"Today the concept of truth is viewed with suspicion, because truth is identified with violence. Over history there have, unfortunately, been episodes when people sought to defend the truth with violence. But they are two contrasting realities. Truth cannot be imposed with means other than itself! Truth can only come with its own light. Yet, we need truth. ... Without truth we are blind in the world, we have no path to follow. The great gift of Christ was that He enabled us to see the face of God".Pope Benedict xvi, February 24th, 2012

The Church is ecumenical, catholic, God-human, ageless, and it is therefore a blasphemy—an unpardonable blasphemy against Christ and against the Holy Ghost—to turn the Church into a national institution, to narrow her down to petty, transient, time-bound aspirations and ways of doing things. Her purpose is beyond nationality, ecumenical, all-embracing: to unite all men in Christ, all without exception to nation or race or social strata. - St Justin Popovitch

Thursday 16 December 2010


Friday, December 03, 2010

When writing about Aidan Hart's work last week I noticed the icon below. It represents an interesting postscript to the recent discussion of the portrayal of the Sacred Heart in the iconographic style. Aidan Hart was approached by someone who wished to commission a Sacred Heart image. As an Orthodox Christian he explained that he would be happier to paint an icon of Christ that communicated the themes of mercy and compassion but without making the heart visible. As he put it: 'My solution was to relate it to Christ's appearance to Thomas (hence the doors in the icon and Christ showing his wounded side). The wound summarizes Christ's compassion (sacred heart) for us in suffering and dying for us. The rays of light come from his whole person, although radiating from the direction of his heart.'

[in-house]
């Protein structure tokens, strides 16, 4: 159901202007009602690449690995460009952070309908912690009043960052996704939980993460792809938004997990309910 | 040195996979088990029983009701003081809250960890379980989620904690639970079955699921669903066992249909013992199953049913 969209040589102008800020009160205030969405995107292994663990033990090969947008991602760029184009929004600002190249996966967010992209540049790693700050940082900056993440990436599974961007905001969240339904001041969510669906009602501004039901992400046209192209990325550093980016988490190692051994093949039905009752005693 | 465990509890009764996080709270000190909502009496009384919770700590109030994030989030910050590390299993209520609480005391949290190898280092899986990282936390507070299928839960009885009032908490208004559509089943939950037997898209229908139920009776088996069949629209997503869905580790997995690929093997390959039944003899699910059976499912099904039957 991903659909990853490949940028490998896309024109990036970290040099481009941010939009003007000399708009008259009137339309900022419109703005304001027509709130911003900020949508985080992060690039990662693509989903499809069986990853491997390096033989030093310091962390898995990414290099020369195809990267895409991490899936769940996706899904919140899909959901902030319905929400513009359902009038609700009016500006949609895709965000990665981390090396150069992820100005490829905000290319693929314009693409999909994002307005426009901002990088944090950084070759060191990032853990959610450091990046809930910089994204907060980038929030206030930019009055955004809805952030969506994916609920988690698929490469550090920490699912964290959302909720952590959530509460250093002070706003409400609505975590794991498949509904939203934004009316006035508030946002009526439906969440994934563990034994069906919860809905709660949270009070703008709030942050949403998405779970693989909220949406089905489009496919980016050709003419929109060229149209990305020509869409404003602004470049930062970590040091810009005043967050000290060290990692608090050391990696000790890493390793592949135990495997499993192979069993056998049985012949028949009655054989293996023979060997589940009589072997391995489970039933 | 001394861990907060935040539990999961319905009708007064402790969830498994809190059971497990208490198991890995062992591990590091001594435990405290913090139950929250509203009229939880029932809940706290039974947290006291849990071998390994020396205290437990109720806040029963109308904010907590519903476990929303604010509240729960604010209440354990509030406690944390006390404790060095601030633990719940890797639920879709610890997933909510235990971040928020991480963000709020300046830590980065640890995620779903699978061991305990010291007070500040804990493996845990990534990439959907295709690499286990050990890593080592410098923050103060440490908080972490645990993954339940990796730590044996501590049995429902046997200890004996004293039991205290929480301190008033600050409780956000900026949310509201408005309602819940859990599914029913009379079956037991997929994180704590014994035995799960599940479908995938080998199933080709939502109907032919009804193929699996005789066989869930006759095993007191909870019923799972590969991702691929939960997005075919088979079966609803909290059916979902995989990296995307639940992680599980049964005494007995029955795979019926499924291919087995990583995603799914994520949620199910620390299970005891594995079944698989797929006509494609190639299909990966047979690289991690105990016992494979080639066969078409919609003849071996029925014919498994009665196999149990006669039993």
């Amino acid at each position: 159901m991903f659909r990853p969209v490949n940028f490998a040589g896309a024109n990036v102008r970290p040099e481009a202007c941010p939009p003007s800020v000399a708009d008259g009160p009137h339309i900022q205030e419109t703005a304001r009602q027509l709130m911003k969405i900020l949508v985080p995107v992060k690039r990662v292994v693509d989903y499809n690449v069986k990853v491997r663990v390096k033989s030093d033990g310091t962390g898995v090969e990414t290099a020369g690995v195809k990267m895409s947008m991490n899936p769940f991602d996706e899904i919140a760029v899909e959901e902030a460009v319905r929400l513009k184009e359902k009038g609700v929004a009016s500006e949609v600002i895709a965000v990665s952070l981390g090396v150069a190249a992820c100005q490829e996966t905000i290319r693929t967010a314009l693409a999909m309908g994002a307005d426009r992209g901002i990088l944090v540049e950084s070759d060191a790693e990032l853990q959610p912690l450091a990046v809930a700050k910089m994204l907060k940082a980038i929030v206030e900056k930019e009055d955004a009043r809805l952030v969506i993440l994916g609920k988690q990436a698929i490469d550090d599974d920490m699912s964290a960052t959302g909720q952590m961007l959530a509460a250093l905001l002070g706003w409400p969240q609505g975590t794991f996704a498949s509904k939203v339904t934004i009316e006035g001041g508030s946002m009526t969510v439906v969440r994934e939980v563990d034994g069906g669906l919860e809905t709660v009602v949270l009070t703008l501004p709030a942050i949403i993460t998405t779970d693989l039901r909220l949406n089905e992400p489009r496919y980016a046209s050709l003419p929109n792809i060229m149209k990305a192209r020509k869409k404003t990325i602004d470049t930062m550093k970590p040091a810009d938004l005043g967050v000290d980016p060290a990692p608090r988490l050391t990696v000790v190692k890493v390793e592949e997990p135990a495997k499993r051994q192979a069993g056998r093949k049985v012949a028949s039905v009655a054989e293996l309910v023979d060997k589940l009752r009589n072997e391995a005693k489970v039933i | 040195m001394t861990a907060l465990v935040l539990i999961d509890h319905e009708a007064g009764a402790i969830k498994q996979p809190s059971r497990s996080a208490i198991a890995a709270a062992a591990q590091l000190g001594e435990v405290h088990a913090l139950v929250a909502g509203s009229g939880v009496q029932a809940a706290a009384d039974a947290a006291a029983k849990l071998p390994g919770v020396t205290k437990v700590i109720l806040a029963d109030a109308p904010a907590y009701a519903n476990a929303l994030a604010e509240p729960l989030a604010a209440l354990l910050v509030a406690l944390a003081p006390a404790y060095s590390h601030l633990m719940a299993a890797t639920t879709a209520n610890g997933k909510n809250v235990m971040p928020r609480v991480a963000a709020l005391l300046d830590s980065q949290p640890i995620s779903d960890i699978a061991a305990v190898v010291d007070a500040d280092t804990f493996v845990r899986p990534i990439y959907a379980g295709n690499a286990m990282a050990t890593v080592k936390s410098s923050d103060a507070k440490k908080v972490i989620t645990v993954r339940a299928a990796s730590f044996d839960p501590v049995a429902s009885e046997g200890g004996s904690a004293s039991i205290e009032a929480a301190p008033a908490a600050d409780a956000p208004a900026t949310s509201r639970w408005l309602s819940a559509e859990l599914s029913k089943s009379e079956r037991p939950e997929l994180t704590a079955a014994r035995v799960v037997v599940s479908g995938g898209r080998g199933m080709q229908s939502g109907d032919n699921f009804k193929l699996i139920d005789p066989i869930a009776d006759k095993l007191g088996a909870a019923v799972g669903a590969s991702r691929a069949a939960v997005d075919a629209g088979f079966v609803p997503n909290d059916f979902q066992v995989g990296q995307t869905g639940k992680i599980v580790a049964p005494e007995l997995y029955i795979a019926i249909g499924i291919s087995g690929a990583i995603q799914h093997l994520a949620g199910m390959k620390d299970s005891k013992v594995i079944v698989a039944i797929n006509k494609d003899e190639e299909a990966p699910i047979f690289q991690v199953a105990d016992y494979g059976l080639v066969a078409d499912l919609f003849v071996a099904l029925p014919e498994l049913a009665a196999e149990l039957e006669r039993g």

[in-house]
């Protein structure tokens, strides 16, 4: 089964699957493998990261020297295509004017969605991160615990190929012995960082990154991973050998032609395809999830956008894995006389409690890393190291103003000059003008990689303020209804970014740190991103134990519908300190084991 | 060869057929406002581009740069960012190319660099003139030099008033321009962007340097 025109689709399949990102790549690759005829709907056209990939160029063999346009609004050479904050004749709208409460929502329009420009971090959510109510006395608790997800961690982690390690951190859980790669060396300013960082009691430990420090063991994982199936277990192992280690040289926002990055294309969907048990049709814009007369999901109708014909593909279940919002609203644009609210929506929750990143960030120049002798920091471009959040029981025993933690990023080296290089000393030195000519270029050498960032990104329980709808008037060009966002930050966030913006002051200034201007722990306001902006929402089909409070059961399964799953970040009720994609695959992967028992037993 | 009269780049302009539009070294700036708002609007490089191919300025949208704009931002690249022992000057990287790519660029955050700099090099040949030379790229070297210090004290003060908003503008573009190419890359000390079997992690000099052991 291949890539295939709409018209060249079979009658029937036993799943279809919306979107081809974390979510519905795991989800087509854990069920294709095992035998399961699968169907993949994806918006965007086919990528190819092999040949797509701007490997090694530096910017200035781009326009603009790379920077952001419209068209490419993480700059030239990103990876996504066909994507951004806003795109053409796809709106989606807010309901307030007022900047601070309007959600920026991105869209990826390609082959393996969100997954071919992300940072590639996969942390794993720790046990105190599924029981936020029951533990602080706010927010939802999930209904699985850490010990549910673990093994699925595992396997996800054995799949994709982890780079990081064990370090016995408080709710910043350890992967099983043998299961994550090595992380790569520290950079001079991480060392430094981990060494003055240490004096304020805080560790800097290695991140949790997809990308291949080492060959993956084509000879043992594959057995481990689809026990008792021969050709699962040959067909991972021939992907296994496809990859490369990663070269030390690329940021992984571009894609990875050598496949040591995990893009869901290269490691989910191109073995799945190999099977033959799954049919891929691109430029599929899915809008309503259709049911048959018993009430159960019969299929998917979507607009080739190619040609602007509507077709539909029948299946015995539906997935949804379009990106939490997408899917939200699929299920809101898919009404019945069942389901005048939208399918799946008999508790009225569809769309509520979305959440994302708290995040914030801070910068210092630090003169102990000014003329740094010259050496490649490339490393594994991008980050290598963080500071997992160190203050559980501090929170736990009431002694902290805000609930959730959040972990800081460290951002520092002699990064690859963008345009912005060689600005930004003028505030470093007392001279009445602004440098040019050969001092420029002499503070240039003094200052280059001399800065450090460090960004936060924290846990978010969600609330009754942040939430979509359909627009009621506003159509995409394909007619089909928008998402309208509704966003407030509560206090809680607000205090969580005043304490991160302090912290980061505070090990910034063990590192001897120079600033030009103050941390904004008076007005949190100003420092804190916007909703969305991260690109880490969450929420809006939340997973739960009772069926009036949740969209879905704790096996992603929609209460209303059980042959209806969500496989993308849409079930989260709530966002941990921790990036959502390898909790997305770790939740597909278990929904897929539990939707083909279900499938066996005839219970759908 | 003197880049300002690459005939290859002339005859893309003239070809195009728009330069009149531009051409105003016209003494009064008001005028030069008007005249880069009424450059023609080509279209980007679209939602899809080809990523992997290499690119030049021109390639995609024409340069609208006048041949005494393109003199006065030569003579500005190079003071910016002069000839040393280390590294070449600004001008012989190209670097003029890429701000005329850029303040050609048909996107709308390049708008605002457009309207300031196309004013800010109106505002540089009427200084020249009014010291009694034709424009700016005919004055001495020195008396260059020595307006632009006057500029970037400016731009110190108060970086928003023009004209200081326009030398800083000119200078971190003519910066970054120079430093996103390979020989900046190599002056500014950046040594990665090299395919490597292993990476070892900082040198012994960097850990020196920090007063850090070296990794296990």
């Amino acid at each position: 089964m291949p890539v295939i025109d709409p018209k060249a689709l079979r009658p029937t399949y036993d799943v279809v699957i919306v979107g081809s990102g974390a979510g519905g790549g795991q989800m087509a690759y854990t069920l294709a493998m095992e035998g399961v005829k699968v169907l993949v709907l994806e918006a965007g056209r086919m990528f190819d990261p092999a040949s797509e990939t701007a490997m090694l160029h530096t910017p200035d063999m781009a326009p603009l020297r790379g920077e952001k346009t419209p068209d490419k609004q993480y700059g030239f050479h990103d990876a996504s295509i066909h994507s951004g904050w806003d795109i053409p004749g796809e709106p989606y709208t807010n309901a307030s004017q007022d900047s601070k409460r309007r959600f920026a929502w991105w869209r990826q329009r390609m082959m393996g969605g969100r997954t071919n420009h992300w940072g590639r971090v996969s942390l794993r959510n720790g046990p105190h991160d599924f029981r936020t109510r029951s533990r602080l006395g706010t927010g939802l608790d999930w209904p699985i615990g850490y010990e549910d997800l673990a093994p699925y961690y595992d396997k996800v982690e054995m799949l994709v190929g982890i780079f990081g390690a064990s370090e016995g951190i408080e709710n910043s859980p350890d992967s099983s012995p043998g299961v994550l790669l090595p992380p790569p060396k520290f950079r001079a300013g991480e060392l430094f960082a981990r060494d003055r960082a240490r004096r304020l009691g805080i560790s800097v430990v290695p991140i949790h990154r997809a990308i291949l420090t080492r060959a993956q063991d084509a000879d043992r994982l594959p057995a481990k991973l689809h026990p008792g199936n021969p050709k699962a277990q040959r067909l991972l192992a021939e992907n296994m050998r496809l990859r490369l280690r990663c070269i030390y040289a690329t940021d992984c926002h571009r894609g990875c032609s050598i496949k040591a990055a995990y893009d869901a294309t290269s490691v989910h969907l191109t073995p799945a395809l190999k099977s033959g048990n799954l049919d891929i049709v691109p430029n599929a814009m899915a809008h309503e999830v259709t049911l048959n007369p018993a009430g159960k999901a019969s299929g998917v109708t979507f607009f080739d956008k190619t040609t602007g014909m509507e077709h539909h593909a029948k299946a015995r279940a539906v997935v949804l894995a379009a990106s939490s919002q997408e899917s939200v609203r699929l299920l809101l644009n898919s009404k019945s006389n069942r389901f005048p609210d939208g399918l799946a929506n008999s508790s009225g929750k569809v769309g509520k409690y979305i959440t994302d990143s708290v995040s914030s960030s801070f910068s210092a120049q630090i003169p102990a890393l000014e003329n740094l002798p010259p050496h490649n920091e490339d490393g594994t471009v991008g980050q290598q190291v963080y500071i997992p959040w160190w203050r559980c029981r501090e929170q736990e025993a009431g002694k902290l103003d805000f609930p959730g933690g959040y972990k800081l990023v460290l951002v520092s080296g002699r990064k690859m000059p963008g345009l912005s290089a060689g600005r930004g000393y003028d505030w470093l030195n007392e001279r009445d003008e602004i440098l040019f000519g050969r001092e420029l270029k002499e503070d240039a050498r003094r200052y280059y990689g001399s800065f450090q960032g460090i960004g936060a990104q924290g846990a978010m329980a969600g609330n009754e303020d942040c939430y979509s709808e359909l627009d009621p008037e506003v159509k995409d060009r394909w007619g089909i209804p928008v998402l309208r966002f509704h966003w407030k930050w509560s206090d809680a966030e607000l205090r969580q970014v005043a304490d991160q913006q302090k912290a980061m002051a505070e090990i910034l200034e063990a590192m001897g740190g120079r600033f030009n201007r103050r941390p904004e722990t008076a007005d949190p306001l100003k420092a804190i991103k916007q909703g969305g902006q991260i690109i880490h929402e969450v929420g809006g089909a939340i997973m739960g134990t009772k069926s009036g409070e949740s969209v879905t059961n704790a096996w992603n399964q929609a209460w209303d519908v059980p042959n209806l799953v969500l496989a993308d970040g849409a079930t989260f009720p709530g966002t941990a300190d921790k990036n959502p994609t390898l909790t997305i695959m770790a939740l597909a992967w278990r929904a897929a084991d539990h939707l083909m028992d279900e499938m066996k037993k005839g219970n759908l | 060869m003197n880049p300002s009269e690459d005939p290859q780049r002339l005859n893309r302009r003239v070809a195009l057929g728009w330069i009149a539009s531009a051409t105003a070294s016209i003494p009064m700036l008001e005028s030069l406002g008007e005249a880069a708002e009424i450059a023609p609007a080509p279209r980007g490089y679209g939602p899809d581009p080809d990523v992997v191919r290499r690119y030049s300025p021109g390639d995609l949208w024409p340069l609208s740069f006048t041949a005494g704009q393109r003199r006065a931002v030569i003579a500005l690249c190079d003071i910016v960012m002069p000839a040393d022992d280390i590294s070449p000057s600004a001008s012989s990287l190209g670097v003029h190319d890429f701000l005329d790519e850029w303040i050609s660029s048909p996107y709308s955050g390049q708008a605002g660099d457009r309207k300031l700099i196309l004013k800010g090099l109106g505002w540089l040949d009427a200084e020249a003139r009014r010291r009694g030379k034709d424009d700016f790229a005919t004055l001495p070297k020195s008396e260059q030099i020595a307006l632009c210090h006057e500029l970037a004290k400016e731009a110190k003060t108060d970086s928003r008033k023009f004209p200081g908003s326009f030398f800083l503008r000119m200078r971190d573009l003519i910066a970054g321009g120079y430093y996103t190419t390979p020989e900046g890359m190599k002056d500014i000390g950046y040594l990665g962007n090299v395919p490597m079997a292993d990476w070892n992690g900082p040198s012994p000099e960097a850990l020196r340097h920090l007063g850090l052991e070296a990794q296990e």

This is interesting to me in a number of ways. First it is a beautiful image that does indeed communicate to me a sense of mercy and compassion; second, the story of its origin gives us a sense of how a new iconographic image is created; and third, if there are any artists out there looking to paint a Divine Mercy or Sacred Heart image, this could be something that it could be based upon. From a technical point of view, it is difficult to paint a robe that is all white and avoid creating something that is dull and lifeless. The interplay of different colours is one way in which the artist avoids this, and the scope for this is limited in an all white robe. Aidan has approached this by putting different dark colours on the ground and then painting the white form over it. The ground colours show through faintly and give it variety, life and interest.

I am publishing this post because the icon is very beautiful, because, as the writer implies, it does give a rather better portrayal of the Sacred Heart theme than any picture of the Sacred Heart that I have seen, and because our Bro. Alex has been a pupil of Aidan Hart and I hope will be again.

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